It helps to know one’s own strengths and weaknesses
Over the full course I covered everything from writing a letter to a newspaper through to a play for radio. Getting tasters of so many different kinds of writing not only opened up new avenues of experience, but also helped me see where I definitely didn’t want to go. Or probably shouldn’t attempt to go! I confess I was rather pleased with my play, a murder mystery with haunting subtleties and a nice twist in the tale … maybe … perhaps … I began to see the credits rolling … My tutor soon disillusioned me!

Creative writing courses aren’t like sausage machines
Some cynics dismiss these courses: they churn out clones producing formulaic writing. Not the distance-learning course I took! Far from it. It was always student-focused, individually tailored. The assignments were set, certainly, but I was free to interpret and respond as I saw fit. And my tutor always commented specifically about the work I produced; never forced me into a mould of her making. And her assessments were always fair and focused – on me, my style, my end game.

It helps to have aims and goals
Right from the start she’d wanted to know, what was I looking for from the course? What were my personal aims and ambitions? I did actually have a clear agenda from the outset: I wanted to write a set of novels about medical ethical dilemmas. To make ethics come alive through fiction. This was to be my unique selling point. My tutor understood and respected my need to be different. And she gave me good honest criticism to that end.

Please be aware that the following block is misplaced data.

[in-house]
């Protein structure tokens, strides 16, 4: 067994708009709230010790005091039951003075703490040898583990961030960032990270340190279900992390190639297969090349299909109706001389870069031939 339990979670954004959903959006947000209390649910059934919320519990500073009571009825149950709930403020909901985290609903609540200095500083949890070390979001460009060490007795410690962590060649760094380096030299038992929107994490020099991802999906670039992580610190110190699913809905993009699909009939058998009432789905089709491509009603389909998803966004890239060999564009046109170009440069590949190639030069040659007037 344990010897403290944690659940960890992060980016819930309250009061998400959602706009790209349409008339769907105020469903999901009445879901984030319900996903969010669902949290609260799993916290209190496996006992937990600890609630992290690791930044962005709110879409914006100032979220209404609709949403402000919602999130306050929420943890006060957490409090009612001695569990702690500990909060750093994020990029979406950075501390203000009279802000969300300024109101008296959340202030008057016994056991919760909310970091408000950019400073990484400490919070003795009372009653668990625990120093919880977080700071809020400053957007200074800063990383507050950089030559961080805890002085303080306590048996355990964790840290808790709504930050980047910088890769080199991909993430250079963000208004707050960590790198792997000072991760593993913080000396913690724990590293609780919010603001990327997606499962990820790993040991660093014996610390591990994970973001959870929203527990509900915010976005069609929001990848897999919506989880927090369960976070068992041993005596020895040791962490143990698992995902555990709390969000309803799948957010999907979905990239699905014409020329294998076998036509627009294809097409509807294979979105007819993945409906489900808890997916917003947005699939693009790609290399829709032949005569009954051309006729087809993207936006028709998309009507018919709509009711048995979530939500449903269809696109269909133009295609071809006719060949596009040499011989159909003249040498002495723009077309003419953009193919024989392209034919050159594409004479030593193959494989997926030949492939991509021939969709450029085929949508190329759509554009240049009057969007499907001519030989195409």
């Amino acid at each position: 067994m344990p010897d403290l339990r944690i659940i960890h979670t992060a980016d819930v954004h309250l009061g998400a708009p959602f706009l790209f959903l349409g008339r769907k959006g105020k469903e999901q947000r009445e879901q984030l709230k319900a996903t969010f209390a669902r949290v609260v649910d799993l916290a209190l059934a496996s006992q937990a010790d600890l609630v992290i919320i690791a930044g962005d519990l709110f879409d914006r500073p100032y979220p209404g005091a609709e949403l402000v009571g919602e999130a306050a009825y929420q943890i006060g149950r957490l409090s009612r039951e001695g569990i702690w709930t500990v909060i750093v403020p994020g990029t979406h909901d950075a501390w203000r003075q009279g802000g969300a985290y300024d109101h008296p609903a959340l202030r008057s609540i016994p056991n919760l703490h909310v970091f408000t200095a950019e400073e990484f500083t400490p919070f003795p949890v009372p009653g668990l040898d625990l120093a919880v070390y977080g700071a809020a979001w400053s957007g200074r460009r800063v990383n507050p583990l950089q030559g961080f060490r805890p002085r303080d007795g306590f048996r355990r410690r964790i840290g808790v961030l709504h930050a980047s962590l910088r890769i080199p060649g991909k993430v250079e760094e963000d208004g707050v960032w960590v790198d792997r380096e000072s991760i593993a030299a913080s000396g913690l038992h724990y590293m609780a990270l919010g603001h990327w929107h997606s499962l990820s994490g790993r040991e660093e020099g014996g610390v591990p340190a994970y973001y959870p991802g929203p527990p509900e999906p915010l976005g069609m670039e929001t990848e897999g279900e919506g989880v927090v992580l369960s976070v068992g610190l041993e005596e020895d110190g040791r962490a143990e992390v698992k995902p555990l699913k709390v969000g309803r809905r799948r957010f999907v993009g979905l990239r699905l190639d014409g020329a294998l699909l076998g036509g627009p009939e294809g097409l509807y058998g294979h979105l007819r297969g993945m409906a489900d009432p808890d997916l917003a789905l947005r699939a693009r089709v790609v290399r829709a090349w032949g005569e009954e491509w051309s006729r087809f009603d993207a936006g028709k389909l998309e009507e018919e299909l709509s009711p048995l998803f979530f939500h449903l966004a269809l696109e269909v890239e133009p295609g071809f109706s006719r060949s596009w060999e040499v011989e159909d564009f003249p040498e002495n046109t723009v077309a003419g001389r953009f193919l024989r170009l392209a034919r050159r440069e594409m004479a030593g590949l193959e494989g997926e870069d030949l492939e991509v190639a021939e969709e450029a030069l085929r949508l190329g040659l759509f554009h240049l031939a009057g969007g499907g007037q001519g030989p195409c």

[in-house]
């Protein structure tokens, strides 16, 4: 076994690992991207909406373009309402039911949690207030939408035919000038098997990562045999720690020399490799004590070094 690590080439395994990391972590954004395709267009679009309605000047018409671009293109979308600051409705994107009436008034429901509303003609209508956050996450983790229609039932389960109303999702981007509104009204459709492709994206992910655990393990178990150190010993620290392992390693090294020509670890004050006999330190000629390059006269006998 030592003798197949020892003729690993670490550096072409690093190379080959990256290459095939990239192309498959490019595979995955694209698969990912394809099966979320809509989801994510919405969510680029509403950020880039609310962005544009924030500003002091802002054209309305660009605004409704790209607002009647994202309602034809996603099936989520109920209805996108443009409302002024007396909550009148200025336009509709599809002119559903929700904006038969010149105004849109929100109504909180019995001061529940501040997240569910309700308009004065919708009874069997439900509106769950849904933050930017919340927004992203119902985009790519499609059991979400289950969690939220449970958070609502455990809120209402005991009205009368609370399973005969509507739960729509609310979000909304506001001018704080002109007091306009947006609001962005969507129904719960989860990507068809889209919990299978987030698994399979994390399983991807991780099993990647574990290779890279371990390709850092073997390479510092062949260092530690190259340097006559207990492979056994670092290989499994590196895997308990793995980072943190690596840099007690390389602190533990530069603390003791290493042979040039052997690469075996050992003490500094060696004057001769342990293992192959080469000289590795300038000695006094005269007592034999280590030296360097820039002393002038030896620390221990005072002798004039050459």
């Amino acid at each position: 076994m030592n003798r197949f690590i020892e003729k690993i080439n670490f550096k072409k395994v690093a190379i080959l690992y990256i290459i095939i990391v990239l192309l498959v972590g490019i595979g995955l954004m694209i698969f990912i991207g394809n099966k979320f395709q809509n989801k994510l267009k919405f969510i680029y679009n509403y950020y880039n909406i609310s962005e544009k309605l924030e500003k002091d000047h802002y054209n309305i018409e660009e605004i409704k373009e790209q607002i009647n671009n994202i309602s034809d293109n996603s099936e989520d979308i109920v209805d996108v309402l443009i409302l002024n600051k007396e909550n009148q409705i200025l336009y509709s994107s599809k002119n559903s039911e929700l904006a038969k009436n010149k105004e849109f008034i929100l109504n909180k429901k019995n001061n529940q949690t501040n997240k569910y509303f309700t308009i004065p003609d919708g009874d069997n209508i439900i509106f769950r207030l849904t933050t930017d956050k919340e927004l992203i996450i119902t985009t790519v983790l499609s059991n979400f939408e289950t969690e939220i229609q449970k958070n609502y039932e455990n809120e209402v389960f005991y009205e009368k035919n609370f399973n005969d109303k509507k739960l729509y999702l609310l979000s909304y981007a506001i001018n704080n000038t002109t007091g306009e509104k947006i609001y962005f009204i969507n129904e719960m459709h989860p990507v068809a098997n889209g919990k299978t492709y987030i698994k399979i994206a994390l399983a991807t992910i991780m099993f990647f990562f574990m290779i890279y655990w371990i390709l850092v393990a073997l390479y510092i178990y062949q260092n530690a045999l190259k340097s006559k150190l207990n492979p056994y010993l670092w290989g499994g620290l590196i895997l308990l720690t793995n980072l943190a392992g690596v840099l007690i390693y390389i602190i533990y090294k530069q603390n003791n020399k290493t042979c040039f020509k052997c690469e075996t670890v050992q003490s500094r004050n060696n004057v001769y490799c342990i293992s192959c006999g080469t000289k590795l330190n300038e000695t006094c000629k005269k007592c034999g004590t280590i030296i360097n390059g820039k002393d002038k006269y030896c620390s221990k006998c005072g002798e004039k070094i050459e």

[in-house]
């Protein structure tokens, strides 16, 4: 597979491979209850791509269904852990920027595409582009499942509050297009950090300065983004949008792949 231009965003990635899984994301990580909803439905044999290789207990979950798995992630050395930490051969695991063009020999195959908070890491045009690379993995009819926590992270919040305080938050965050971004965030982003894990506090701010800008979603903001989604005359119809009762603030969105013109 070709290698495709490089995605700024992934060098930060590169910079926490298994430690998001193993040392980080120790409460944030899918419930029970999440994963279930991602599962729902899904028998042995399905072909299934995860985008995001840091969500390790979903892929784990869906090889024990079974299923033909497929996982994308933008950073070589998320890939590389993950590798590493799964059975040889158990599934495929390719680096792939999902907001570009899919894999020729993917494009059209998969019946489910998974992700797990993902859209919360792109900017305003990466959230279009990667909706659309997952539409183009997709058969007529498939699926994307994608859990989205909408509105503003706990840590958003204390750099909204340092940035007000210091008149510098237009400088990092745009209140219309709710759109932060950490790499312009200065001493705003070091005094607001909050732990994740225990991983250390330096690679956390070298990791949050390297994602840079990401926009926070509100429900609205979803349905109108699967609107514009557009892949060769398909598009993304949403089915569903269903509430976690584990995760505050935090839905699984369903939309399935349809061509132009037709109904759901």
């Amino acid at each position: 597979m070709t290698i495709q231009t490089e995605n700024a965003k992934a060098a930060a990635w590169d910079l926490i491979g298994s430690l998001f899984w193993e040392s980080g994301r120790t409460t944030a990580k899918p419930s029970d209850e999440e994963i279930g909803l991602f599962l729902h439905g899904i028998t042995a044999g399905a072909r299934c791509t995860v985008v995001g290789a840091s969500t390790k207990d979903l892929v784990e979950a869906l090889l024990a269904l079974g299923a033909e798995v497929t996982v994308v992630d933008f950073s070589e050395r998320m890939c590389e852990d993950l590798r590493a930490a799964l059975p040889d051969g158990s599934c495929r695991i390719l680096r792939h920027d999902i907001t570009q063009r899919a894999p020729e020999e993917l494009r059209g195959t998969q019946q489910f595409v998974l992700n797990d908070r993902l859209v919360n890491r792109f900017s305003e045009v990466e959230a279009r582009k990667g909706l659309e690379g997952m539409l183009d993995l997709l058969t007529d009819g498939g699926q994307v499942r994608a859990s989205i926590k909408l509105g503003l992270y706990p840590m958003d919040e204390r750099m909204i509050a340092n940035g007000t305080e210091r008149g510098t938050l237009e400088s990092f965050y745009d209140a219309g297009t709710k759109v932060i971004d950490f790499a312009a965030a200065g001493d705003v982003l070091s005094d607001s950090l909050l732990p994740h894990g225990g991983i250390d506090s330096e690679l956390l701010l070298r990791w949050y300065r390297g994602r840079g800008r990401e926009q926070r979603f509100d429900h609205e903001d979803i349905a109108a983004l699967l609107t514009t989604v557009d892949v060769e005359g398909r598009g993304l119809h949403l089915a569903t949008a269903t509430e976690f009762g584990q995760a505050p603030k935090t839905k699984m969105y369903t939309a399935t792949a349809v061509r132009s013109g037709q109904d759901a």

Knowing the market is vital
Every assignment had to be written for a particular publication or potential buyer. It took hours: analysing the market, trying to understand what editors and publishers were looking for. At times I found it tedious; I was reluctant to put in the effort. After all I had no intention of writing for food journals of women’s magazines or local papers. No way! I wanted to be a novelist. Again, how wrong I was. That discipline taught me much, and since I’ve published my novels, dealing with important life issues, I have indeed written for several newspapers and a range of magazines, bringing my books (and the issues) to a much wider audience than would otherwise be possible. But now I understand how important it is to do your homework.